Documenting this website’s migration

After years of hosting my website on a traditional webhosting service that has seen multiple service disruption over the years, I have switched to Amazon Web Services, which is more reliable and scaleable. I want my students to be able to access new features in my website with faster loading speeds. AWS is much harder to set up as there is so much to learn and a lot of SSH commands to key in. The first key decision is to decide whether an EC2 or Lightsail instance is better suited to my needs. In the end, I decided to go with Lightsail as it seemed easier to update the necessary DNS records.

One of the first features I am experimenting with is a Udemy-style LMS plugin that allows me to create lessons and quizzes within a course structure and comes with a mobile-friendly user-interface. I wanted a platform in which my GeoGebra apps, as well as other online resources such as YouTube videos, can be stitched together for students to review or learn new topics at their own pace, as well as for classroom activities.

I initially wanted to use LearnPress, a fuss free and user-friendly plugin for this purpose, and even designed a course within it. However, I soon realise that it does not have a feature for analysis of students’ results. So now I have installed Tutor LMS and will be putting in content soon. Tutor LMS also comes with many more question types including ordering and fill-in-the-blank.

I experimented with Google OAuth in another Lightsail instance and will be implementing it here so my students can log in using their school gmail account.

The next necessary plugin was Mathjax for LaTex input. I needed to make some edits to the lesson sidebar in the Tutor LMS plugin in order to fix a bug that prevents the equations from rendering when navigating using the sidebar.

I have also updated some CSS to customise the Tutor LMS pages to fit the general style of my current website theme.

Template for self-assessment questions

Here is a template that I might use to generate questions for students’ self-assessment in future. Based on a query that one of the participants in a GeoGebra online tutorial asked about generating random questions for simple multiplication for lower primary students.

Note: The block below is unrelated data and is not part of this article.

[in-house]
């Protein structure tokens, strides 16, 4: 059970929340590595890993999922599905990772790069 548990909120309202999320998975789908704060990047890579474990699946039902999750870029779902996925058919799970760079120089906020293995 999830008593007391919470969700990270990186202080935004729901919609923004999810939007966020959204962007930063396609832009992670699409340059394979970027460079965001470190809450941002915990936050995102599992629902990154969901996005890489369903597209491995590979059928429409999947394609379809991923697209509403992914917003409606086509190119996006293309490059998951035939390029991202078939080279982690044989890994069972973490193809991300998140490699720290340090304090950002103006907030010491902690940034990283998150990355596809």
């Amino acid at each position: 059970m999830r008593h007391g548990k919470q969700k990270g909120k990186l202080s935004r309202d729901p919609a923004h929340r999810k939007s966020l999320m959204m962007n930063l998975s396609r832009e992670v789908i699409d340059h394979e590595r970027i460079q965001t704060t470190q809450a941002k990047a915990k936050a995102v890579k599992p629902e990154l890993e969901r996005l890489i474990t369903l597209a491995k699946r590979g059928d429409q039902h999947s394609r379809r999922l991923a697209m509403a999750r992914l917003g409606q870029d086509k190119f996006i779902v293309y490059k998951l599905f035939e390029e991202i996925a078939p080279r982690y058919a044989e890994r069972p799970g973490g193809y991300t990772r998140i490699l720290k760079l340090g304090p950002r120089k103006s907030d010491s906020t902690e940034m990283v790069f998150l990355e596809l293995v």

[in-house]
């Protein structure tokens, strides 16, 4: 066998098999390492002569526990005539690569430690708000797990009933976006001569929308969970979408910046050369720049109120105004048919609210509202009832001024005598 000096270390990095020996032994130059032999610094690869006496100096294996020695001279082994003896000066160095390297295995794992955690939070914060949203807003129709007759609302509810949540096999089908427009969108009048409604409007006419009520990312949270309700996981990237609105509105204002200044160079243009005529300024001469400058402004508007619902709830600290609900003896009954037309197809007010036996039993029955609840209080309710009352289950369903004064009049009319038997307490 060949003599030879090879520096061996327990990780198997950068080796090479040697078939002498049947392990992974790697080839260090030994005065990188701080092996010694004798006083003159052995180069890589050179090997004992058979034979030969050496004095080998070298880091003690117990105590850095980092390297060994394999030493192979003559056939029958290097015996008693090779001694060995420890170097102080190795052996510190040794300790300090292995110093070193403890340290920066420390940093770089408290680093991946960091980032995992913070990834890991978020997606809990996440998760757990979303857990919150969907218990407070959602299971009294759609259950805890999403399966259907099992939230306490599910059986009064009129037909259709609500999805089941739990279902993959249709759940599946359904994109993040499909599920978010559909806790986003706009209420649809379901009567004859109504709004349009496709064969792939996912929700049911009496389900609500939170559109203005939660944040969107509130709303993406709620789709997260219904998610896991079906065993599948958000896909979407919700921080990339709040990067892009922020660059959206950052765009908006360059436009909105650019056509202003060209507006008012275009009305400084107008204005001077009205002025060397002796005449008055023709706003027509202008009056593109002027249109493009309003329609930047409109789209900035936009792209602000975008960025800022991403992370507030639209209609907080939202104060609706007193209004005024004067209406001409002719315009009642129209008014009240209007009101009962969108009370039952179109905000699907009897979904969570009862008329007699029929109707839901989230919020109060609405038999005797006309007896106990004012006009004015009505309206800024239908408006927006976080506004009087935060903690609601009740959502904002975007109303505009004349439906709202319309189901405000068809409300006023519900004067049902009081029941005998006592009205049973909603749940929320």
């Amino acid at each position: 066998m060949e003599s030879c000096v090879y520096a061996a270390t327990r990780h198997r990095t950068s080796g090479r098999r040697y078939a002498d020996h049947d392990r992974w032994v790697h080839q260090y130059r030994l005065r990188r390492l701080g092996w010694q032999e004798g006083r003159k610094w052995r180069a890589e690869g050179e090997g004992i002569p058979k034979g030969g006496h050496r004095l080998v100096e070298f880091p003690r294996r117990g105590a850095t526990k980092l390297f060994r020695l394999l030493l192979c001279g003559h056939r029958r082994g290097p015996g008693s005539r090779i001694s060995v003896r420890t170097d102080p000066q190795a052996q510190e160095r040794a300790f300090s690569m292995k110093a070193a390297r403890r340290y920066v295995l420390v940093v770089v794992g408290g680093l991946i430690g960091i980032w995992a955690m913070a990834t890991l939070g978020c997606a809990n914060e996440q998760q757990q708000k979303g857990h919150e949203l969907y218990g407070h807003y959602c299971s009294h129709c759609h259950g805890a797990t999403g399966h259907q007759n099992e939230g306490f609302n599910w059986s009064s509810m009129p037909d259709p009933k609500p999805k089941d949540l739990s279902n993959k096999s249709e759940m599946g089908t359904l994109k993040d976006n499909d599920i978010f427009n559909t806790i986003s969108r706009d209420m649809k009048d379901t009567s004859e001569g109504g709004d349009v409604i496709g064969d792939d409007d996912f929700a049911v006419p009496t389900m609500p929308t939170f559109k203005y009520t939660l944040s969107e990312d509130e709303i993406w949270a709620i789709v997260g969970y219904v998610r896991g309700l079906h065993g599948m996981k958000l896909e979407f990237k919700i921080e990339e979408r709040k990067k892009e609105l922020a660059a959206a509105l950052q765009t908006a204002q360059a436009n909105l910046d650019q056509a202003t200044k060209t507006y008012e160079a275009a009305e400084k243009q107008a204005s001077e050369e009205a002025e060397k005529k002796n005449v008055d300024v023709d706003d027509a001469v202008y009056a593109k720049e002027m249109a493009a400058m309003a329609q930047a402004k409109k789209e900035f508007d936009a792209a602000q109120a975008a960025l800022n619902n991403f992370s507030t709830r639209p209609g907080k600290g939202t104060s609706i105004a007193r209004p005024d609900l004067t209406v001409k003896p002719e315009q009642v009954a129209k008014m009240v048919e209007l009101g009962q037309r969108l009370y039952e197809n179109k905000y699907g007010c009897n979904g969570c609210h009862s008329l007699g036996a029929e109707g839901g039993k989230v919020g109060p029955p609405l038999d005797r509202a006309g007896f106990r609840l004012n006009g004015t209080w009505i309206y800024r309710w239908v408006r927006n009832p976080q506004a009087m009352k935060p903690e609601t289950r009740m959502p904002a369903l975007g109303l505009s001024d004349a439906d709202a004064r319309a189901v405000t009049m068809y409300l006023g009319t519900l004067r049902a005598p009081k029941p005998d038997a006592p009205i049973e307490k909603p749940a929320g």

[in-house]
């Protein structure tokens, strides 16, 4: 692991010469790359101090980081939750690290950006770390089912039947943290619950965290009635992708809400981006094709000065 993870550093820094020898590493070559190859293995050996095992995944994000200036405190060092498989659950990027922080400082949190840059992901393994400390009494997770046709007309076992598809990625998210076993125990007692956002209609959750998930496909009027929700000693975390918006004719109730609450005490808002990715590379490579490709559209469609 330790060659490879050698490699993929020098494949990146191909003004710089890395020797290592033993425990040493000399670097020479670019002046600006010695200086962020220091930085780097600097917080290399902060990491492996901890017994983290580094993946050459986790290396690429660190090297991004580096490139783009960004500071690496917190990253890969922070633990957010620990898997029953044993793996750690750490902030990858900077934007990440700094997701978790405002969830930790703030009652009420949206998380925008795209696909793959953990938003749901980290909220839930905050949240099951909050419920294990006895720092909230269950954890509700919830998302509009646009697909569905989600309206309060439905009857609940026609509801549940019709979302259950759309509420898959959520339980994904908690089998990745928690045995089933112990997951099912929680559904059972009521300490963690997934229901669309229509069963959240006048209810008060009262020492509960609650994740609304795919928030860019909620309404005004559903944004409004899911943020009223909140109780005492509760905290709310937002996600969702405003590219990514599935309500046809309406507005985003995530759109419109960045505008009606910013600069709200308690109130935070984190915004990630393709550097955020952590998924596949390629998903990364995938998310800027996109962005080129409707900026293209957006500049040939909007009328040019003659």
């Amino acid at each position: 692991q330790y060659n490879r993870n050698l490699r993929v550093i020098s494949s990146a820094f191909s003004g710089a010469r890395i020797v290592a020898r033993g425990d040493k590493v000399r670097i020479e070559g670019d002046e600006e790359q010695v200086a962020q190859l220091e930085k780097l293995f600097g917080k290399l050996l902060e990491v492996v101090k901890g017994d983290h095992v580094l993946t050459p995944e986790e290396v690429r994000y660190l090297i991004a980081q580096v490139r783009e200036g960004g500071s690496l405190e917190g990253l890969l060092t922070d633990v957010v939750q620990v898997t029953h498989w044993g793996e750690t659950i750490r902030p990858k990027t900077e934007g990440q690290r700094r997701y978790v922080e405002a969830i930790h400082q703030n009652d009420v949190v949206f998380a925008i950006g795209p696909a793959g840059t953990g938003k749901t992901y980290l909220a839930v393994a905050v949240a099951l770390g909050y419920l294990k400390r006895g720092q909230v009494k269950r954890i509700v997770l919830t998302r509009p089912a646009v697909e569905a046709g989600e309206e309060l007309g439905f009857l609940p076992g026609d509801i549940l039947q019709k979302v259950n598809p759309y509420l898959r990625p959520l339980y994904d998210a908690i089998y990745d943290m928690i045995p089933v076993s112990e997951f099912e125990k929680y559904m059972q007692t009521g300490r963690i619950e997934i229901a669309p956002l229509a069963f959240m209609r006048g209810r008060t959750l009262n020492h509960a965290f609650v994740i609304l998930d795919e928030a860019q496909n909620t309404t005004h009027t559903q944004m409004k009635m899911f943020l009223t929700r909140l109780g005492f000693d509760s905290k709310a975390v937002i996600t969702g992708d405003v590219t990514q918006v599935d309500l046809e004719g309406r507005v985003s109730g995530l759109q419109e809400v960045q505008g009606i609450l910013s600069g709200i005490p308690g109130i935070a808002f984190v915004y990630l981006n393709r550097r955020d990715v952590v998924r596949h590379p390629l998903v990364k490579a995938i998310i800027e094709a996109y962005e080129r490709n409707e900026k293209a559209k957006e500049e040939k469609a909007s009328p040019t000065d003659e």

The online tutorial was conducted by some teachers in the Singapore MOE GeoGebra community to share how GeoGebra could be used to create resources for home-based learning.

Teaching Python

An ex-colleague from HQ introduced me to Trinket: a useful web-based code editor that allows students to tinker with codes and showcase their work. Here’s an example of a BMI calculator that can be embedded via iframes.

As I am teaching programming to the lower sec IP students this term as part of their Skills and Knowledge curriculum, I was wondering if I should use this to ask my students to submit their work.

Angular velocity

This GeoGebra app shows how angular velocity ω is the rate of change of angular displacement (i.e. $\omega=\dfrac{\theta}{t}$) and is dependent on the speed and radius of the object in circular motion (i.e. $v=r\omega$).

Students can explore the relationships by doing the following:

Keeping r constant and varying ω.

Keeping ω constant and varying r.

Keeping v constant by varying r and ω.

Angular displacement

This GeoGebra app shows the relationship s = .

One activity I get students can do is to look at the value of θ when the arc length s is equal to the radius r. This would give the definition of the radian, which is the angle subtended at the centre of a circle by an arc equal in length to its radius.

Mathematics defines the constant π as the ratio of a circle’s circumference to its diameter. This can also be shown in the app, although you need to drag the moving point to a point just short of one full revolution.